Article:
“As expected, these are people who have shed blood and have indulged in so much atrocities that violence is the only language they now seem to understand. So they were not only involved in perpetrating crimes here in Taraba, they were also very busy recruiting new members.
“Now because of the large number of idle youths looking for money, it was very easy for these people to recruit and establish their mini gangs for their own security and means of sustainability. This is what gave rise to the high level of armed robbery, kidnapping and these other issues in the state. Nobody knew anything about kidnapping in the state and even cases of armed robbery were very few and isolated,” Bashir said.
Unfortunately, while the state was still struggling to battle the effects of the influx of displaced persons and insurgents in the state, the farmers/herdsmen crisis that engulfed the entire Benue valley reared an even uglier face, leaving a trail of blood, tears, sorrow, destruction and deep pains in its wake.
From Lau to Karim Lamido, Zing to Yoro, Jalingo and Ardo Kola, down to Gassol, Bali, Takum, and as far as Kurmi and indeed, nearly every nook and cranny of the state, the devastating effects of the herders destruction and killing was felt. More than a thousand settlements have been completely sacked and hundreds of peasant farmers slain with the herders’ swords and bullets.”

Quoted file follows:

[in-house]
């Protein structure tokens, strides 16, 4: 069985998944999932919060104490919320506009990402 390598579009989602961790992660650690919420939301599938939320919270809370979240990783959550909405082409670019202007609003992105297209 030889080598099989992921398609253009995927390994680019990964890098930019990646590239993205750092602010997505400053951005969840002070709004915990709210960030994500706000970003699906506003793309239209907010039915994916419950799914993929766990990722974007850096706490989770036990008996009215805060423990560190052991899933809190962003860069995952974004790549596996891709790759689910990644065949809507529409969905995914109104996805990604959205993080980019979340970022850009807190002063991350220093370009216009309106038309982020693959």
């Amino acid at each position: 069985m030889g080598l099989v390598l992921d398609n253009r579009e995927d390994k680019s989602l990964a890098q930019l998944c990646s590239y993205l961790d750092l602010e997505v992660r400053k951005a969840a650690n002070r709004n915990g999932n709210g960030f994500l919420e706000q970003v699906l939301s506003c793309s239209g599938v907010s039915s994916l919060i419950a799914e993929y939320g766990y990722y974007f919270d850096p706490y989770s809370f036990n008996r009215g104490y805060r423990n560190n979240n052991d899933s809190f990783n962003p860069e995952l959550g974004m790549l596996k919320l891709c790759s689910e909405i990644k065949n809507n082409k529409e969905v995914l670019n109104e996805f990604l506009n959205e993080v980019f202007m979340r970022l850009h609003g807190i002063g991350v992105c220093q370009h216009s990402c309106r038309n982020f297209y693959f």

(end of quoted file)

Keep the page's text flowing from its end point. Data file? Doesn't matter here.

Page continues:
The state Chairman of Miyetti Allah Cattle Breeders Association Alhaji Sahabi Tukur, in an interview with our correspondent, revealed that most of the herders were not recognized members of his association.
“People are just blaming us unjustly. All my members know that we do not allow crises to fester. Whenever there is any problem, especially between a community and our people staying in that area, I get notified immediately. We have been able to address a lot of grievances and resolved a lot of misunderstandings without shedding a drop of blood.